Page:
Cyprus Mail

Health ministry to tackle problem of lack of midwives

The health ministry has given reassurances that it will address the issue of a number of private maternity clinics facing closure due to a lack of midwives.

According to media reports, the health ministry sent a notice to a number of obstetrics and gynaecology clinics that their operations were suspended as they have been working illegally since the beginning of the year after the expiration of a decree granting them more time to employ the minimum number of midwives provided by law.

The clinics, however, argue that there is a shortage of midwives.

The head of the state medical services, Elisavet Constantinou, told Active radio that there is great upset among owners of obstetrics and gynaecology clinics over the development.

The law states the minimum number of health professionals each practice ought to have – five per private hospital – including obstetrics and gynaecology clinics. But due to the lack of midwives, the law has been on hold since 2003. The latest extension given by parliament expired at the end of last December.

Constantinou said that 17 maternity clinics do not fulfil criteria as regards the number of their staff. There are in total 28 gynaecology clinics in all districts.

During the last few days, she said, seven of those clinics have made the necessary arrangements to secure the necessary number of staff, eight have removed from their operation licence the role of obstetrics clinics, and only two still do not meet the criteria.

She added that the health ministry is collecting data on the number of midwives employed by private obstetrics clinics and is also investigating whether understaffing is due to owners being unable to find or refusing to hire more staff.

Constantinou said that only parliament can give another extension as regards the implementation of the law, but that the health ministry is aiming to provide solutions so that no clinic is forced to close down.

Private doctors say they would like to hire midwives but cannot find any, while the Cyprus Nurses and Midwives Association (Pasynm) argues that they could bring in staff from other European countries.

Head of Pasynm, Ioannis Leondiou, said that they did not give their consent for the extension given to private hospitals as a midwives’ job cannot be carried out by other health professionals, citing legal and safety issues.

The law, he said, provides for the duties and qualifications of each health professional, including midwives.

“If parliament decides to give another extension, it will have to ask for the opinion of the attorney-general, as, according to the law the duties of a midwife cannot be carried out by anyone else,” Leondiou told the Cyprus Mail.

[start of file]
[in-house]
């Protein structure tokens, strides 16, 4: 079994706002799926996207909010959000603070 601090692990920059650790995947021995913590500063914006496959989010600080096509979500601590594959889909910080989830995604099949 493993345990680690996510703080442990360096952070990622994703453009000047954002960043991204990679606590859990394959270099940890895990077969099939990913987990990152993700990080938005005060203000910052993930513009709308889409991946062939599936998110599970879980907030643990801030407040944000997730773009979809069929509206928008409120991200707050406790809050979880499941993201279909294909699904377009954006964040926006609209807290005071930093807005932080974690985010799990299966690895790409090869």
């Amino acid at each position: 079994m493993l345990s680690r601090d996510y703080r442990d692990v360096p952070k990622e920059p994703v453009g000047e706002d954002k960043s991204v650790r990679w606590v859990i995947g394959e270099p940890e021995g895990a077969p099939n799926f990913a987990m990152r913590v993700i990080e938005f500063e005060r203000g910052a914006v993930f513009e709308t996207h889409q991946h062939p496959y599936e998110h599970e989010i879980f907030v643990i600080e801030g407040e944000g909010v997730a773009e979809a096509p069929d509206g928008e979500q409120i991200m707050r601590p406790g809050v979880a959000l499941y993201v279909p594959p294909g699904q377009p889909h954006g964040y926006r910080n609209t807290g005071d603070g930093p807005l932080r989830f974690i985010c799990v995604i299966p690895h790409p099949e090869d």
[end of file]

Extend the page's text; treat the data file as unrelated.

He added that private clinics could bring in midwives from other European counties, but that would mean they would be forced to pay higher wages.

Leondiou wondered what measures authorities have taken to encourage young people to become midwives.

Gynaecologist Dr Marios Liasides, also former head of the Obstetrics and Gynaecology Society, said that this measure is absurd as the law allows a newly qualified midwife to perform a delivery in a house, but does not allow much more experienced health professionals to do the same in a hospital.

He said that the state ought to first help find the around 80 to 100 midwives necessary to adequately staff the private clinics before deciding to ask them to close down.

Liasides said that the minimum requirement is five midwives per private hospital depending on the number of hospital beds. At the moment, reportedly, around 30 newly qualified nurses are expected to enter the work force.

It is a fact, he said, that gynaecology clinics have been looking to employ midwives but can not find any, but many have very experienced nurses to assist doctors with deliveries.

In clinics, Liasides said, it is the doctor who delivers babies, the nurses examine the women.  In state hospitals, he said, it is the midwives who do this and call the doctor if they need help.

For a person to become a midwife, he or she must follow a two-year course after graduating from a nursing study programme.

According to the head of the midwives committee of the nursing and midwives’ association, Stella Leondiou, difficulty lies in that, according to the law, a midwife can only qualify after completing 3,000 hours of training during those two years, half of them practical training and after delivering 40 babies.

“This can be done only in state hospitals, as in private ones doctors won’t allow trainees to do it, and because there has been an increase in caesarean sections, there are not enough deliveries as in the past for a midwife in training, so that she can meet the criteria within those two years” she said.

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